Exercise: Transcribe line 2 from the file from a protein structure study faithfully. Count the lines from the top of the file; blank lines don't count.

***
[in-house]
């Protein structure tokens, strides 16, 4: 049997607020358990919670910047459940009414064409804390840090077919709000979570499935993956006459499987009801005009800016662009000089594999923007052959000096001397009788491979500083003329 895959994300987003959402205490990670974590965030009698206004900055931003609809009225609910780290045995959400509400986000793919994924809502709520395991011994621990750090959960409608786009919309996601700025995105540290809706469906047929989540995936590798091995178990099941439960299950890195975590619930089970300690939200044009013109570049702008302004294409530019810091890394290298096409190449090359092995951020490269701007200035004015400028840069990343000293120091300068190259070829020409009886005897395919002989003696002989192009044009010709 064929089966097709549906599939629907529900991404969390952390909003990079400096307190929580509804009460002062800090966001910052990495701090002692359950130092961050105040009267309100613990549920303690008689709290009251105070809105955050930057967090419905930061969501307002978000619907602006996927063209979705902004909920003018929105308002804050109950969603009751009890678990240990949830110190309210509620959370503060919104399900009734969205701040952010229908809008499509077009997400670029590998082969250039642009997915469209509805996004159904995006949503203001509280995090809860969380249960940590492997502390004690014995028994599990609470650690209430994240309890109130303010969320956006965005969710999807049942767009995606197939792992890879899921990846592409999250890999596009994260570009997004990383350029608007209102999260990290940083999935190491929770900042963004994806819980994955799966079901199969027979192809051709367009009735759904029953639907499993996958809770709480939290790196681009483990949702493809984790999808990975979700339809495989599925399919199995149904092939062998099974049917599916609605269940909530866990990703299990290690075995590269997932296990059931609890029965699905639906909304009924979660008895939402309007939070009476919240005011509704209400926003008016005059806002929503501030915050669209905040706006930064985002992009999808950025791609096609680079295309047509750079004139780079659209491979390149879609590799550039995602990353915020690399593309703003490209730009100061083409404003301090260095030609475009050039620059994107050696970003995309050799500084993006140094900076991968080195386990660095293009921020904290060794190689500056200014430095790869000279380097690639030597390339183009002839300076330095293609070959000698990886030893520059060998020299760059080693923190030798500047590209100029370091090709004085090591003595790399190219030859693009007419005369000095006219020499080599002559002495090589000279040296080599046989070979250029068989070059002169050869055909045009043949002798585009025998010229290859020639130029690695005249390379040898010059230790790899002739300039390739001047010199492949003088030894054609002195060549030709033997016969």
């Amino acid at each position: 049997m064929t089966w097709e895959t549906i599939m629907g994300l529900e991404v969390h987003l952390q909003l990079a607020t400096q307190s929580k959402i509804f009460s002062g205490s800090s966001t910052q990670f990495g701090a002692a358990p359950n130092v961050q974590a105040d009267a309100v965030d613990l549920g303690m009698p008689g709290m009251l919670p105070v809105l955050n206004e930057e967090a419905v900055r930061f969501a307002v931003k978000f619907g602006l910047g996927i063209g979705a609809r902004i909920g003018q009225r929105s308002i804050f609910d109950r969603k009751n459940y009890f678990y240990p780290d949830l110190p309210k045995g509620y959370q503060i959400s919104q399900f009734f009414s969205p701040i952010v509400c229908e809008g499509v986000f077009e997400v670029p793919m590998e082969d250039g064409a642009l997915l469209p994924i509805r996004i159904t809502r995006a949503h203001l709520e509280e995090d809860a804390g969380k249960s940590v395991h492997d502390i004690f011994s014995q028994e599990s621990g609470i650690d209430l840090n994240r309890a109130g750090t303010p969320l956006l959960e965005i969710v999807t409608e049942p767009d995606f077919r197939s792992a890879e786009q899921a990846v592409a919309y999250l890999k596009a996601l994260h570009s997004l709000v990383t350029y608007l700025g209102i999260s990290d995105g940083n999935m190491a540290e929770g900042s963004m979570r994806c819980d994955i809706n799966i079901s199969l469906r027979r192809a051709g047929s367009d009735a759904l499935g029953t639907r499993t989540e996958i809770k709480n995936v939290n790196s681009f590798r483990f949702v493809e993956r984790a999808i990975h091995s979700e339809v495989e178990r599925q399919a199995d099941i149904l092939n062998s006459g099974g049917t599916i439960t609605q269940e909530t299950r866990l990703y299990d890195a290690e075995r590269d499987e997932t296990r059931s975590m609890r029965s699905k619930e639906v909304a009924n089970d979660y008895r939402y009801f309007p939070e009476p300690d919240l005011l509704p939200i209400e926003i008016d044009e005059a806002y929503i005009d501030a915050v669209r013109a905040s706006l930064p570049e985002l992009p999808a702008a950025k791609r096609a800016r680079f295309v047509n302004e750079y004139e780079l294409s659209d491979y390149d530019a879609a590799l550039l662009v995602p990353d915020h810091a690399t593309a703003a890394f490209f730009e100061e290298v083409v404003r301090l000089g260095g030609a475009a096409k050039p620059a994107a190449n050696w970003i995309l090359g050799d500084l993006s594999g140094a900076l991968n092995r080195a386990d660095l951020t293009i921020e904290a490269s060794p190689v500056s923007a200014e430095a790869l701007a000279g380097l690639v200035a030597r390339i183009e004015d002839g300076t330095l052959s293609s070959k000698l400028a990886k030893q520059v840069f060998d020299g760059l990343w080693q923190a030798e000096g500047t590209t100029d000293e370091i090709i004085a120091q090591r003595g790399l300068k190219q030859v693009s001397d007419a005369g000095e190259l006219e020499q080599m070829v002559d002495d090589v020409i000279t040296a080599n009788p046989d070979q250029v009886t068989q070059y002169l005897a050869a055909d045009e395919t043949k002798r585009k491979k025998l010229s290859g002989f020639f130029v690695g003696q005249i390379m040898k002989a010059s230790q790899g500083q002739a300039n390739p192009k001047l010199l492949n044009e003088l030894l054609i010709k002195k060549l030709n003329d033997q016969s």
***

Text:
């Protein structure tokens, strides 16, 4: 049997607020358990919670910047459940009414064409804390840090077919709000979570499935993956006459499987009801005009800016662009000089594999923007052959000096001397009788491979500083003329 895959994300987003959402205490990670974590965030009698206004900055931003609809009225609910780290045995959400509400986000793919994924809502709520395991011994621990750090959960409608786009919309996601700025995105540290809706469906047929989540995936590798091995178990099941439960299950890195975590619930089970300690939200044009013109570049702008302004294409530019810091890394290298096409190449090359092995951020490269701007200035004015400028840069990343000293120091300068190259070829020409009886005897395919002989003696002989192009044009010709 064929089966097709549906599939629907529900991404969390952390909003990079400096307190929580509804009460002062800090966001910052990495701090002692359950130092961050105040009267309100613990549920303690008689709290009251105070809105955050930057967090419905930061969501307002978000619907602006996927063209979705902004909920003018929105308002804050109950969603009751009890678990240990949830110190309210509620959370503060919104399900009734969205701040952010229908809008499509077009997400670029590998082969250039642009997915469209509805996004159904995006949503203001509280995090809860969380249960940590492997502390004690014995028994599990609470650690209430994240309890109130303010969320956006965005969710999807049942767009995606197939792992890879899921990846592409999250890999596009994260570009997004990383350029608007209102999260990290940083999935190491929770900042963004994806819980994955799966079901199969027979192809051709367009009735759904029953639907499993996958809770709480939290790196681009483990949702493809984790999808990975979700339809495989599925399919199995149904092939062998099974049917599916609605269940909530866990990703299990290690075995590269997932296990059931609890029965699905639906909304009924979660008895939402309007939070009476919240005011509704209400926003008016005059806002929503501030915050669209905040706006930064985002992009999808950025791609096609680079295309047509750079004139780079659209491979390149879609590799550039995602990353915020690399593309703003490209730009100061083409404003301090260095030609475009050039620059994107050696970003995309050799500084993006140094900076991968080195386990660095293009921020904290060794190689500056200014430095790869000279380097690639030597390339183009002839300076330095293609070959000698990886030893520059060998020299760059080693923190030798500047590209100029370091090709004085090591003595790399190219030859693009007419005369000095006219020499080599002559002495090589000279040296080599046989070979250029068989070059002169050869055909045009043949002798585009025998010229290859020639130029690695005249390379040898010059230790790899002739300039390739001047010199492949003088030894054609002195060549030709033997016969």